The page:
“The whole intent of the bill was to ensure confiscated guns are returned to their owners if they’re innocent of a crime,” said state Rep. Barbara Massey Reece, D-Menlo. “There are a lot of provisions … and some need to be clarified.”
The Floyd County Commission had planned to sell off a batch of seized and surplus weapons before July 1 so they could put the revenue in the local general fund.
They canceled the plan Tuesday, however, after County Attorney Tommy Manning said the law went into effect when it was signed by the governor on May 3.
“We’ll wait until it’s most advantageous to the county,” Commission Chairman Irwin Bagwell said.
Manning said a provision lets “municipal corporations” — cities — keep the money from their sales, but Senate Bill 350 makes no reference to counties.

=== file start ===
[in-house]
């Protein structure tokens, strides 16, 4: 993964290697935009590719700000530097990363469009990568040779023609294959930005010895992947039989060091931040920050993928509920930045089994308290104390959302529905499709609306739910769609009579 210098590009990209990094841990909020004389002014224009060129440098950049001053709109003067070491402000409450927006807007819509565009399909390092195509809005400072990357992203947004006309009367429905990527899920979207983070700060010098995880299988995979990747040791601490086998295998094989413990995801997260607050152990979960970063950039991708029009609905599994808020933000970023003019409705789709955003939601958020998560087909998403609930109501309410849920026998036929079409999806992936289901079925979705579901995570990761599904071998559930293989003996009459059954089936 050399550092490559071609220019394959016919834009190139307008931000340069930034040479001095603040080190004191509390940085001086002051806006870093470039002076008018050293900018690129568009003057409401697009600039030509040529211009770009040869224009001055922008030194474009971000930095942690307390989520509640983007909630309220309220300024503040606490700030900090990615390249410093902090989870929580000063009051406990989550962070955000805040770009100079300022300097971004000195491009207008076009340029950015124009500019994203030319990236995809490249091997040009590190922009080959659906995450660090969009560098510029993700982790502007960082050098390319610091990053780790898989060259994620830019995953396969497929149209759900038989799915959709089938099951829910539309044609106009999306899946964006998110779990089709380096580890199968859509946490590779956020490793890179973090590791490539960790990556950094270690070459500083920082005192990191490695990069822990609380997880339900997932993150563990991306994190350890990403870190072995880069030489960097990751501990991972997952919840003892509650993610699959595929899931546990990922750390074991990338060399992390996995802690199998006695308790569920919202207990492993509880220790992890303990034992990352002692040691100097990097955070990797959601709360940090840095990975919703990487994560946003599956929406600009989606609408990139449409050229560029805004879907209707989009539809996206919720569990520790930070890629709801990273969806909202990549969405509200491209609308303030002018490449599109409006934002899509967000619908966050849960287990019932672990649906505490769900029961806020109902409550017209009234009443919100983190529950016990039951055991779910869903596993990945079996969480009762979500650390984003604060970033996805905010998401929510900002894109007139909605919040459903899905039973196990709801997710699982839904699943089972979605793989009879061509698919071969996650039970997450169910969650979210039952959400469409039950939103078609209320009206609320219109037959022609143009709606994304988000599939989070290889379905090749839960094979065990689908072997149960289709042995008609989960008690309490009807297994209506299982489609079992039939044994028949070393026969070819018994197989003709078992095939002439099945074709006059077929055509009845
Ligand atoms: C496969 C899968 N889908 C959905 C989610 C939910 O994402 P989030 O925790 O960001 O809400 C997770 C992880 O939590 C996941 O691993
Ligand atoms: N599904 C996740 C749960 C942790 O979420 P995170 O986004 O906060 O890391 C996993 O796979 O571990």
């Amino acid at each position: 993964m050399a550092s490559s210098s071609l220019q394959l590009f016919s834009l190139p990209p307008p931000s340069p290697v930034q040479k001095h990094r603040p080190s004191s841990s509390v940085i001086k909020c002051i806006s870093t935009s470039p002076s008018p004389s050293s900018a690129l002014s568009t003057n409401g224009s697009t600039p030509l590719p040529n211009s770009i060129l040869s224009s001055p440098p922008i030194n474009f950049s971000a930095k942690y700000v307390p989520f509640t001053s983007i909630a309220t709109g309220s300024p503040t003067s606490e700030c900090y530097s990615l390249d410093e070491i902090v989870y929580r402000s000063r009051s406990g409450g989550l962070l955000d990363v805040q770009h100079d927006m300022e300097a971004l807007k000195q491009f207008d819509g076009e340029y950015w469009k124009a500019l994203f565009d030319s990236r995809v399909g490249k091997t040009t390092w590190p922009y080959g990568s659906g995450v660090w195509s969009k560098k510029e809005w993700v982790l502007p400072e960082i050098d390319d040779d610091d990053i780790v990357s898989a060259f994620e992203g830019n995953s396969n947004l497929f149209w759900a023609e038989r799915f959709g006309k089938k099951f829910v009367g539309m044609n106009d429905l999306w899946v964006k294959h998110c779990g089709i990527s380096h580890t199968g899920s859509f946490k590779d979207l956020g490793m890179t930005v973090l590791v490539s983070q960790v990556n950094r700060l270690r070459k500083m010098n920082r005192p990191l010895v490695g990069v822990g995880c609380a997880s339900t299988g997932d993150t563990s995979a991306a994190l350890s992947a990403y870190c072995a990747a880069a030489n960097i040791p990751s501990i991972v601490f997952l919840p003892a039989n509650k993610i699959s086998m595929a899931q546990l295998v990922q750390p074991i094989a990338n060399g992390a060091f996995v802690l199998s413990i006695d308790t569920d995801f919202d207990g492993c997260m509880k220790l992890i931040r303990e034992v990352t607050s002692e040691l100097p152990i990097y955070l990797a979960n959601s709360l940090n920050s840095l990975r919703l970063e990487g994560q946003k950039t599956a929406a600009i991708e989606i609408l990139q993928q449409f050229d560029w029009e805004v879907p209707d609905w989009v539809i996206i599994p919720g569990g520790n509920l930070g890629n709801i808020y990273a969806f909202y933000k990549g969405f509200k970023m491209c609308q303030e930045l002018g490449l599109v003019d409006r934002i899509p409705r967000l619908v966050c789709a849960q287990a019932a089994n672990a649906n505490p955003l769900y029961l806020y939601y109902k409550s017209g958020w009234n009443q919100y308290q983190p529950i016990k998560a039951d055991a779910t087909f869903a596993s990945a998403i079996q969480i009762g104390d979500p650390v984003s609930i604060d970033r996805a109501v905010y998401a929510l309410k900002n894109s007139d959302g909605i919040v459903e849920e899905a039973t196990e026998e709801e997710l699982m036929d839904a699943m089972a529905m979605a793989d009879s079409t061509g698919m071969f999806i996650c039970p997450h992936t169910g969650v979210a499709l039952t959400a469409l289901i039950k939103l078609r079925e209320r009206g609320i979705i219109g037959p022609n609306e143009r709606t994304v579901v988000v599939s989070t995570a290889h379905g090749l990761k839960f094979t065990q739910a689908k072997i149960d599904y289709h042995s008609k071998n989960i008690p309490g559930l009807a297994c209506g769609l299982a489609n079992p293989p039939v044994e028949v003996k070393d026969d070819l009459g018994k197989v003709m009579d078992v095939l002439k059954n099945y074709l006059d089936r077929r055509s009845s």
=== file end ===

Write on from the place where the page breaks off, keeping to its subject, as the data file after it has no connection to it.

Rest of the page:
“There is an argument that the proceeds could also go to counties,” he said. “I don’t think (the bill is) worded well.”
Reece said state Rep. Katie Dempsey, R-Rome, reported the problem Tuesday to a legislative committee considering judicial issues.
There also are some concerns from district attorneys and sheriffs about a requirement to sell all the guns that can’t be returned. For instance, guns used to kill law enforcement officers are typically destroyed instead.
“Nothing can be passed until the session starts up in 2013, but certainly the committee will be working on improving the language,” Reece said.